“Don’t be rude,” said Carl. “Ladies first.”
The lady Carl referred to was Marlene, his wife. Marlene’s lips were frozen in an O, as if always trying to blow smoke rings. She did not blink. Her torso could not bend, so her spine formed a right triangle with the sofa. She did not wear clothes, except the black lace panties tattooed around the single hole between her legs. Bill had one good thing to say about her: she kept quiet.
After Marlene’s funeral last winter, Carl continued to speak of Marlene in the present, as in: “Marlene and I are taking an Amtrak sleeper to Seattle.” The next thing Bill knew, this younger, rubberier Marlene showed up at poker night. “We’ve become closer than ever,” said Carl. “I couldn’t leave her at home.”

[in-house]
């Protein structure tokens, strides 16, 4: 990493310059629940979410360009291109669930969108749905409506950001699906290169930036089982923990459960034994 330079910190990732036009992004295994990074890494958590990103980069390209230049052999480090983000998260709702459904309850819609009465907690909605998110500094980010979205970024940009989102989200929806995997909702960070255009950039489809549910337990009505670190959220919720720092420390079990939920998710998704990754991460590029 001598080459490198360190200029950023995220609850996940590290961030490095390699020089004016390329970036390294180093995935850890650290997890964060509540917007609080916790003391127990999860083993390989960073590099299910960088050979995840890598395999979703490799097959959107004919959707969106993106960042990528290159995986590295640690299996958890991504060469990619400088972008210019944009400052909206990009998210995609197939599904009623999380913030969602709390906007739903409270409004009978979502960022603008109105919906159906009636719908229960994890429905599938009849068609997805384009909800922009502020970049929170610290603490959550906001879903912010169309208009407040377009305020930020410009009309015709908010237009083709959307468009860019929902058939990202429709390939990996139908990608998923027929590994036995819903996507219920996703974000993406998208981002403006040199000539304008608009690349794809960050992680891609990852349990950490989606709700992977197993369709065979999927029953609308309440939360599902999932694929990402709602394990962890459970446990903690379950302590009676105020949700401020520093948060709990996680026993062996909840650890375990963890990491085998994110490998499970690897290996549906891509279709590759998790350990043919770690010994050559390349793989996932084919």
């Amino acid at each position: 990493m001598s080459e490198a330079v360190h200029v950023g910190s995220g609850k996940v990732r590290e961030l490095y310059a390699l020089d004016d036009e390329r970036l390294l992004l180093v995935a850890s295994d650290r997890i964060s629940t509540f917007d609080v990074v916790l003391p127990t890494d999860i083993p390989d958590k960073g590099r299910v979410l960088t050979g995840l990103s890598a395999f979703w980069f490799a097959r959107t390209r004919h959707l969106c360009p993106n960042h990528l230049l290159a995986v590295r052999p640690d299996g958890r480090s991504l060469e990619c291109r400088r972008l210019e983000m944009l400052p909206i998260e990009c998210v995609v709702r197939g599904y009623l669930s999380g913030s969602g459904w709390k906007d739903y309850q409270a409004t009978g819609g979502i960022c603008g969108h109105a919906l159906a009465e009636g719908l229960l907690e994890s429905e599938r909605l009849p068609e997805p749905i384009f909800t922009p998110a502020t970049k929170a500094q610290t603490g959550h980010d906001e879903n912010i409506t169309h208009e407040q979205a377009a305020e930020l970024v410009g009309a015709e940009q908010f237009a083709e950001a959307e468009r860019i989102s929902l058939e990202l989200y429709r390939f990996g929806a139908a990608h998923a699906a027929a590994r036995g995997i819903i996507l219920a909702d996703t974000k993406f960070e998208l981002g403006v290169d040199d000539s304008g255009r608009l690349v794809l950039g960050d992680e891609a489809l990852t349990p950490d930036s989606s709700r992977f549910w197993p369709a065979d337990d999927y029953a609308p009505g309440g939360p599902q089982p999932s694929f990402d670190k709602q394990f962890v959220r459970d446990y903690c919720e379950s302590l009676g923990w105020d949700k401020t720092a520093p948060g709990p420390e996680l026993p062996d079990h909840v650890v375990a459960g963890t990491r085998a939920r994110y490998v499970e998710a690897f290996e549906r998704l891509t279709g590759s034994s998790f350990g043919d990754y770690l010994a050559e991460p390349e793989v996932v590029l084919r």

Bill thought it was a stage of grief at first, so he didn’t say anything. Eventually, the other guys stopped coming to poker, leaving Bill, Carl, and Marlene.
Bill set the can down on the coffee table. Enough was enough. “She’s fake, Carl,” Bill said, after refusing to pass the Coke to Marlene.
Carl laughed. “Don’t be jealous, Bill. You’ll find love again too.” Carl hugged Marlene close, squishing her shoulders.
Later, after Carl had won the hand, he dragged Marlene, sticky with soda, to the car, stuffed her in the passenger’s seat, and buckled her in. When Carl’s car pulled away, Bill searched for a towel in the hamper and blotted the sofa. He went to bed without brushing his teeth. He hugged Lita’s pillow, which smelled like cigars. He closed his eyes and wished he could find her mouth.
Katrina Gray lives and writes in Nashville, Tennessee. She blogs, etc. at www.katrinagray.com.